Now, as a 20-something-year-old, friendship has become value-based. I know who I am, and I can stand on my own, so everybody I consider a friend brings something unique to the table, something I can do without but which deeply enriches my life. I have friends I connect with based on their outlook on life, ambition, ability to enjoy experiences with me, similar paths, and our mutual love and respect for each other. I think this stage of life has given me some of the healthiest symbiotic relationships I have, but I also don’t feel any ways about who my past self was and all the different roads that led to this stage. It’s normal. We grow out of things we used to hold onto, and find new anchors that ground us.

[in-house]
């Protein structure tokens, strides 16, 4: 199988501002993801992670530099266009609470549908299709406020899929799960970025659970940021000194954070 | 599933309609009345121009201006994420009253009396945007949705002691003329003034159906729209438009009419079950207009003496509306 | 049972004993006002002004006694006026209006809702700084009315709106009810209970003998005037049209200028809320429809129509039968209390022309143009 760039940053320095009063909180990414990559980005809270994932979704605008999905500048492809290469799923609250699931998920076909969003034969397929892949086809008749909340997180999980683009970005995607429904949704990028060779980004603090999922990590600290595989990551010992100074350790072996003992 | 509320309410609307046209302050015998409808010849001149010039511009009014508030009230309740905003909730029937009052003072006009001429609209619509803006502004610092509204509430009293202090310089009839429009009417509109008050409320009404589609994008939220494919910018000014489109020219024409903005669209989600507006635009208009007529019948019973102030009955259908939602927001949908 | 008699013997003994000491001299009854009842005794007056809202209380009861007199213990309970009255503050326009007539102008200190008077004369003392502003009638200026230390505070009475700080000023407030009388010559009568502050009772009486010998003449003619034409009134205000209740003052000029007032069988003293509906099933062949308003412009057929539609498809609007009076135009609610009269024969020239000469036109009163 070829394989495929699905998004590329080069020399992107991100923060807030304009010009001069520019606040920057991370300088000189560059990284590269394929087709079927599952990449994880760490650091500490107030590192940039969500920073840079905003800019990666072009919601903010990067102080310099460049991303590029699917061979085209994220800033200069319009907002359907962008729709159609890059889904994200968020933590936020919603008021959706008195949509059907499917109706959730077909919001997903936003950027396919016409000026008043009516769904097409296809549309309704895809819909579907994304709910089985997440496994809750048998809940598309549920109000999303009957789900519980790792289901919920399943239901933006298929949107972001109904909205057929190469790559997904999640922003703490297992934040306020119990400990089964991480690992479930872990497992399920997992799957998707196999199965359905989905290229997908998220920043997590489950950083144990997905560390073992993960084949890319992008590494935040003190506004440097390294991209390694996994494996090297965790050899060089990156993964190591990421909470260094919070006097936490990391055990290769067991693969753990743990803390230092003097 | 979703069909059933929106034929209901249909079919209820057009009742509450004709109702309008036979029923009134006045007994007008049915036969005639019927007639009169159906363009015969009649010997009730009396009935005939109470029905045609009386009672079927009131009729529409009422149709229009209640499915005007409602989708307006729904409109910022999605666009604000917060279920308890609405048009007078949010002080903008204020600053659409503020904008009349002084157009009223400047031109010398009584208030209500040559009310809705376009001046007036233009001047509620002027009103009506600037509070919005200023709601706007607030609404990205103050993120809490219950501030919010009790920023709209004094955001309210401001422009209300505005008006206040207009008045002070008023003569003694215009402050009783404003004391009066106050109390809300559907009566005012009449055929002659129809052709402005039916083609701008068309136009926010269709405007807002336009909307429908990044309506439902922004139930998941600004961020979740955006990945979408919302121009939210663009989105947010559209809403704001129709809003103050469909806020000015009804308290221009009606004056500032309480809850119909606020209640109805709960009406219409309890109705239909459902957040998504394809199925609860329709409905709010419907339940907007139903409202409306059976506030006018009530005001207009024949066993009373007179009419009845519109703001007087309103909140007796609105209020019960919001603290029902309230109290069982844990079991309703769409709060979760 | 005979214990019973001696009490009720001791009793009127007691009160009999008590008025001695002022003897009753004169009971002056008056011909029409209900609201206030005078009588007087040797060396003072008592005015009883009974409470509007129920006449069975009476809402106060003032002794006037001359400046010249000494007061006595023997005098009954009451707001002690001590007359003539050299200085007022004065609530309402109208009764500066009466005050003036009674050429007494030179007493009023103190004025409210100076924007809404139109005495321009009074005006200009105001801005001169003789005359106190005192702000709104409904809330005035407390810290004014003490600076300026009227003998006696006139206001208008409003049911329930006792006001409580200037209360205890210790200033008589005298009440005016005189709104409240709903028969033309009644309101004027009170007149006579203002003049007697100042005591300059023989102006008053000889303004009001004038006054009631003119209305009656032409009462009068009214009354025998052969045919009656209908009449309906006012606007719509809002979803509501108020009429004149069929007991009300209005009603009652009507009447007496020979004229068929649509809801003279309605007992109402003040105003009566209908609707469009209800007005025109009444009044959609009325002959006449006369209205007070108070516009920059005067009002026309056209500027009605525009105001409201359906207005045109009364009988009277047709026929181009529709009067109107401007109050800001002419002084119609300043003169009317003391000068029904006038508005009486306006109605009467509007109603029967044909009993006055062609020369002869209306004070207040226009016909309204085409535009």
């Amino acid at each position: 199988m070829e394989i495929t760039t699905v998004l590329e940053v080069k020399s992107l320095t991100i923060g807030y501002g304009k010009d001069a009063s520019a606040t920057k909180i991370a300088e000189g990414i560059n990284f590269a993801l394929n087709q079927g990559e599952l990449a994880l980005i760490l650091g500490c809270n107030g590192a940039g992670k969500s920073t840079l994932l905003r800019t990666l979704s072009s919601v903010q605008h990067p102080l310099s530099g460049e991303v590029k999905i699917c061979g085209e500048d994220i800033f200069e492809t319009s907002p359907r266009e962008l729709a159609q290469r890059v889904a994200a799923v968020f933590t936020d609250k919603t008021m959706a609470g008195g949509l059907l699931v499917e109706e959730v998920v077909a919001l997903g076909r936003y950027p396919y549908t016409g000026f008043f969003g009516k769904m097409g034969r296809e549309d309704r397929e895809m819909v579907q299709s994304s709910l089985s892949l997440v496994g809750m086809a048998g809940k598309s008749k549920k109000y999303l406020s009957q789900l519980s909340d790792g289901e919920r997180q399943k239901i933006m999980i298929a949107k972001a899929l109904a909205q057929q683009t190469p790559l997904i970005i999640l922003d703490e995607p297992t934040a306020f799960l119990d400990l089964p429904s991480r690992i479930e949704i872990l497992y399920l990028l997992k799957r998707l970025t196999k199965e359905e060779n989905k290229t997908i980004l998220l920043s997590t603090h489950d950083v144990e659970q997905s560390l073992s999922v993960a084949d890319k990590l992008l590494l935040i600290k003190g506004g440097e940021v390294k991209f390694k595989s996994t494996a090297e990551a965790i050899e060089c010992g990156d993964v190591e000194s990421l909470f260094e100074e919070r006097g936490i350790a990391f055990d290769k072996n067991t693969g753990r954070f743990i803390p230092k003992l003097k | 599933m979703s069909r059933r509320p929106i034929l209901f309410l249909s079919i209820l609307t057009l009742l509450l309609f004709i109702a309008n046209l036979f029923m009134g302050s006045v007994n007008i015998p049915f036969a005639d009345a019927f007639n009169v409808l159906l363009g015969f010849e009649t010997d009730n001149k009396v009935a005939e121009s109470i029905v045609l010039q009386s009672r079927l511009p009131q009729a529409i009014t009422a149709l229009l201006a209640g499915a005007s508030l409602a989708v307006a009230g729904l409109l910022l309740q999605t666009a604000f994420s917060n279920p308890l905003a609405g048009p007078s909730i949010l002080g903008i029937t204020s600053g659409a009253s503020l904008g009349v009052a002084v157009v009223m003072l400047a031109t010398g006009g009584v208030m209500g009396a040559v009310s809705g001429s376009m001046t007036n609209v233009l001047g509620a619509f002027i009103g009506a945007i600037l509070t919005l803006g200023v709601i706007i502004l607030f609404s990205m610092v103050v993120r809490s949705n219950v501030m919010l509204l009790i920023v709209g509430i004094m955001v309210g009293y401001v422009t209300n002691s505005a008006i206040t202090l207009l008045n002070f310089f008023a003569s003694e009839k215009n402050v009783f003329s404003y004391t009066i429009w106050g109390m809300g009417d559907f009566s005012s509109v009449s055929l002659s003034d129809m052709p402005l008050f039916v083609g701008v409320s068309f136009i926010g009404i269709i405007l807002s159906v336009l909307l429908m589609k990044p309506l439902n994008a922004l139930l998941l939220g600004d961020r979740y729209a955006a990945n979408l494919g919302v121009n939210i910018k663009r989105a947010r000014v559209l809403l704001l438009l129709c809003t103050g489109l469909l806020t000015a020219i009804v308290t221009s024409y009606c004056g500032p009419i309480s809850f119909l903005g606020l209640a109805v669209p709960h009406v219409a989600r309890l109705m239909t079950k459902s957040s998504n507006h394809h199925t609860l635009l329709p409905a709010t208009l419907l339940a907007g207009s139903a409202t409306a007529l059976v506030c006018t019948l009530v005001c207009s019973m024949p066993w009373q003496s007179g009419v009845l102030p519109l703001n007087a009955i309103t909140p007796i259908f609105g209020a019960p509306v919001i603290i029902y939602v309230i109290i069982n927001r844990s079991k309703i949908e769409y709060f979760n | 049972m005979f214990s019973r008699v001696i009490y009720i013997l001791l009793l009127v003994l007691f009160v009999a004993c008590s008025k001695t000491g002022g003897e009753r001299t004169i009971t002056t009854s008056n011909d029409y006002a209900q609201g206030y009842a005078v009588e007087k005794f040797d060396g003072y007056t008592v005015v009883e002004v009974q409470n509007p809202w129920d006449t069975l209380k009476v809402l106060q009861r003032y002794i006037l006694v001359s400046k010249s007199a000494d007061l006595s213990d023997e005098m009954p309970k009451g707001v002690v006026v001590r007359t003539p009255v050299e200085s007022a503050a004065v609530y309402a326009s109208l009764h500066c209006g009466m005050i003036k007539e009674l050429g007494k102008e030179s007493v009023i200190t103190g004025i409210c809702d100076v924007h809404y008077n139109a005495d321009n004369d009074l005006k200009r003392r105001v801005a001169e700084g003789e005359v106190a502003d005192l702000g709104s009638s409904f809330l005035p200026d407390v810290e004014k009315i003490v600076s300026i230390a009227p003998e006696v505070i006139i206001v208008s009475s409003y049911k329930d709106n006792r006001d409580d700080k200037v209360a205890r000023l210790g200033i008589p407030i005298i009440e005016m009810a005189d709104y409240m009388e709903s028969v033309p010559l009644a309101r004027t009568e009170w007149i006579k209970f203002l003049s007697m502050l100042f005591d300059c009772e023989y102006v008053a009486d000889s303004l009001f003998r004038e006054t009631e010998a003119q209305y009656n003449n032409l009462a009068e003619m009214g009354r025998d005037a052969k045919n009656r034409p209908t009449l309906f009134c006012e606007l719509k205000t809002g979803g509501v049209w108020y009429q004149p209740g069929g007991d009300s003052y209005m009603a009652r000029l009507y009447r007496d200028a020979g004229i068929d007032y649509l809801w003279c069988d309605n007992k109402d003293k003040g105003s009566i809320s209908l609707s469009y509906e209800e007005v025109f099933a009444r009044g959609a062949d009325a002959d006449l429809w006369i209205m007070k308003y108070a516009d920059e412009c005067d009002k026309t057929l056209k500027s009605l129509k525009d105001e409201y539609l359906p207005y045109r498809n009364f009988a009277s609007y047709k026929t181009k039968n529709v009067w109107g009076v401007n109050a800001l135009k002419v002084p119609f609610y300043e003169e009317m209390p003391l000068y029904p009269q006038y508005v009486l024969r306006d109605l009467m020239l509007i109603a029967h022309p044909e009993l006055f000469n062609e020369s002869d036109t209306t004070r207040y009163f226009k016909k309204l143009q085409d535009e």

I think friendship in your 20s comes with its unique challenges and needs. For one, everyone is scrambling to figure things out. Sometimes, it feels like that moment while writing an exam when you’ve been taking things slow and doodling around the edges of the script. All of a sudden, the lecturer says 15 minutes more! And the scrambling begins. It’s not abnormal to not be the prime focus in your friends’ lives at this stage. They are learning many important lessons. They are learning that you should focus on what people do, not what they say, that you should not allow people to walk all over you because you’re nice. That you should have savings, and get health insurance, and that a gym subscription is essential because you will develop back problems once you hit 24.